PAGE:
This lack of compatibility of these activities caused him some difficulties. He spent years struggling with being both an athlete and an artist – both two disciplines take a lot of time and energy.

However, that has changed now. Nicknamed as “the Olympic Picasso”, Roald Bradstock produces creative colorful representations of equipment and depictions of sporting scenes.

His attitude changed around the year 2000 when he took part in a competition held by the United States Olympic Committee. “Struggle for Perfection”, his painting, was chosen as the winner and then featured in the Olympic Museum in Switzerland.

He did more research and discovered that co-founder of the modern Olympic Games Pierre de Coubertin was an artist. Coubertin himself designed the Olympic rings and also won a poetry competition in 1912.

Mark Spitz, nine-time Olympic swimming champion, one of Bradstock’s idols, was a painter. Muhammed Ali and Pele used to paint, too.

You could find further connections between sport and art if you look at major sporting events. Tickets are sold not only for the sporting events themselves but also for the opening and closing ceremonies. For example, the Super Bowl contains a heavily anticipated half-time show.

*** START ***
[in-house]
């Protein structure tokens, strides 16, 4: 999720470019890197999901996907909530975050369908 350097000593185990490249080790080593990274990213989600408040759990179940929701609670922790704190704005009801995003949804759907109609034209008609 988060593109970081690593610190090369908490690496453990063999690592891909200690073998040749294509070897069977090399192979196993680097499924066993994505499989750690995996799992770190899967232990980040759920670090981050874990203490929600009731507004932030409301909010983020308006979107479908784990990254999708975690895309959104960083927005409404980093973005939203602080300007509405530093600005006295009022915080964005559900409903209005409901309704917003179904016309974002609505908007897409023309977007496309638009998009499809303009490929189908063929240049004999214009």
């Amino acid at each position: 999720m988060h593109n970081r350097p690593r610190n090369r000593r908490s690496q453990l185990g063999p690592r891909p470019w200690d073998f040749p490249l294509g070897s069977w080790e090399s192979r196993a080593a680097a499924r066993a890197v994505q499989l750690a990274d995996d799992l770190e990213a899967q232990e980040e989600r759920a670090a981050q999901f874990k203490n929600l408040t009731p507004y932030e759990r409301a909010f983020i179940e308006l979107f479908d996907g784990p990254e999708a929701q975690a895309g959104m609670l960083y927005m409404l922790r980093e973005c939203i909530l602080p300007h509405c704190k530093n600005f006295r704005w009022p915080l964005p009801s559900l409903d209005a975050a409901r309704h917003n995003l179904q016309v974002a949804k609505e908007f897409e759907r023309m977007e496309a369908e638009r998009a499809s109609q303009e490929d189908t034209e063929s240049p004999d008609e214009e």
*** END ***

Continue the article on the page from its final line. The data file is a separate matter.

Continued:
Bradstock realized that art is everywhere in sport – logos, mascots, typography, medals, and cups – all have to be designed by someone. These discoveries changed his viewpoint and he started to combine sport and art in his life.

He painted his outfits, javelins and javelin runways. He threw all kinds of objects and broke some records – “some official, some unofficial and some highly questionable”. He became famous for his eccentric outfits that people started to want to know what he would wear, do, and throw next.

Now, he believes that sport and art are perfect partners. They can be a powerful combination to be used in advocacy and development programmes.

“Combining sport and art in a new way is a fantastic tool. They are two universal languages to create platform to unite everyone for peace.”